It’s your husband’s birthday. Your best friend’s bachelorette party. Your 10-year-old’s birthday dinner out. You just got asked out on a date at a trendy Italian restaurant that serves garlic knots that were blessed by the Pope. There’s no way you are getting out of going out to dinner.
“But wait!,” the angel screams from your right shoulder. You’ve been eating healthy for 3 whole days in a row, and you’re finally feeling like this new lifestyle could actually work for you! You’re telling me, after all this willpower you’ve displayed, you’re going to stay strong in the face of bottomless fries (sing the jingle with me: “Red Robin… YUM!”) and a milkshake that comes in TWO cups? (Really? Why don’t you just tell the waitress you want to order two milkshakes? Oh, wait. That would be four.)
What do you do? Do you have what it takes to rise above the risotto? To overcome the bloomin’ onion?
It’s not only possible to find a satisfying alternative and resist the temptation to fall off the wagon; you may even find it enjoyable. “There’s hope!,” the angel says with glee. (Okay, angel. Cut the harp music.)
The trick is to focus on the goal of eating to fuel your body. Indulging on fried, fatty, processed meals and treats may satisfy us in the moment, but it leaves us feeling guilty and gluttonous later.
Here are a few tips to kahn-sider from lifelong heifer, Melissa Kahn:
1. Most restaurants have salads on the menu. But don’t be fooled! They’re designed to pack in a whole lotta calories atop a bed of green deception. However, lettuce not drown in a sea of bleu before it’s too late. You are in charge of this Titanic (sorry to be offensive, but I was one, too—250 pounds!), and you have what it takes to swerve your way around this iceberg. Think like Jack: “I’m on top of the world!” Sure, the first few times your friends and family may notice or comment on your new approach, and it may feel like they are eyeballing you like the deli patrons watching Harry and Sally contemplate bed etiquette. But eventually, they will take notes as they observe your new lifestyle change and think: “I’ll have what she’s having.” I promise.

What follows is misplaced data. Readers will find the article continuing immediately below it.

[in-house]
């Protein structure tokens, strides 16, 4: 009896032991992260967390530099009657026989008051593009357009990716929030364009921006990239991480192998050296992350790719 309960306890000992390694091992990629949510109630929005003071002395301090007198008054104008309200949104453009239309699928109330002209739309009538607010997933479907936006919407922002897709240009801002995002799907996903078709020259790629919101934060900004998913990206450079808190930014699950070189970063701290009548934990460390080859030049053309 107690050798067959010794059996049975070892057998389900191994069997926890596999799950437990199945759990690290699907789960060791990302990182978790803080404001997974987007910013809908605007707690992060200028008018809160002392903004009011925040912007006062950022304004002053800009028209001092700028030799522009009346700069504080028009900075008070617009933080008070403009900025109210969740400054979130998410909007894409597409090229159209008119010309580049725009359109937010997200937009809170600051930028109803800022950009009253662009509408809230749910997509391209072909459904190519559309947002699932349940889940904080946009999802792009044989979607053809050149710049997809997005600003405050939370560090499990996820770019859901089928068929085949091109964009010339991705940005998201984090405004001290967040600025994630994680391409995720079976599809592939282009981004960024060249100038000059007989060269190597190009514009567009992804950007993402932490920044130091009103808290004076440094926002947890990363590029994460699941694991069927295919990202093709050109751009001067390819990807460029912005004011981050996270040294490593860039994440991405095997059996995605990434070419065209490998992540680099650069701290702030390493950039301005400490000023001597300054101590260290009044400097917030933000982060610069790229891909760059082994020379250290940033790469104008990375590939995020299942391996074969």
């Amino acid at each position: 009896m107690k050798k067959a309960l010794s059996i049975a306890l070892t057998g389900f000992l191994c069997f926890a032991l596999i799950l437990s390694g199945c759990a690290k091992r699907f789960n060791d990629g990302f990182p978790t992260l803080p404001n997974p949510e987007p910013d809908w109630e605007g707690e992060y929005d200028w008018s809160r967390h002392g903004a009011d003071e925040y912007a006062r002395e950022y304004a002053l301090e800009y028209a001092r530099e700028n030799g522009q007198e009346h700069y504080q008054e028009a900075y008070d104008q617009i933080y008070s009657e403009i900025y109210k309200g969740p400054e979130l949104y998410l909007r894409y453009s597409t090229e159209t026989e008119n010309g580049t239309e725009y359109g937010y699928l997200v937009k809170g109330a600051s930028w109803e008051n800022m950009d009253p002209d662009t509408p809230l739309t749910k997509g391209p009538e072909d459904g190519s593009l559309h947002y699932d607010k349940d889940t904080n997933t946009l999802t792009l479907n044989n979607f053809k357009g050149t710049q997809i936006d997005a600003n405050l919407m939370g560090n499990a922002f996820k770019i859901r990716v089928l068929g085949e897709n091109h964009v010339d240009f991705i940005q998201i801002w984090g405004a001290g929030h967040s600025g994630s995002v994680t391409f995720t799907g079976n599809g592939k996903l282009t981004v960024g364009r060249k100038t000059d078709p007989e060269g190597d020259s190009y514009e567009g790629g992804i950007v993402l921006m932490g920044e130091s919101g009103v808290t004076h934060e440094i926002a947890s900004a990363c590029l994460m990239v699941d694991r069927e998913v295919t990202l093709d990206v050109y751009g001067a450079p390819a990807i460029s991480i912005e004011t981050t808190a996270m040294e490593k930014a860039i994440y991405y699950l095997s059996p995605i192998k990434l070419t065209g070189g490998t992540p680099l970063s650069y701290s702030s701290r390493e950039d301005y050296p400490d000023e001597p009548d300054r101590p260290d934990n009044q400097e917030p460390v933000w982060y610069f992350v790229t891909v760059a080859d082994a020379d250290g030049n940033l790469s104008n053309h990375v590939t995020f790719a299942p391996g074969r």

2. To turn a perfectly beautiful 1500-calorie salad into something a bit lighter and healthier requires only a few changes. Cobb salads are easy: Ask your server to hold the bacon and bleu cheese, and if you’re feeling extra sassy, leave off the eggs, too, although the added protein may be recommended if you’re active. Most are served with grilled chicken, but you’ll want to make sure it’s “grilled” and not “crispy,” which is menu-speak for fried three ways to Kentucky and back again. Substitute the ranch dressing and opt for a vinaigrette, and take that glorious, garlic-drenched breadstick, and gift it to an oblivious friend or teenager with the metabolism of the statue of David.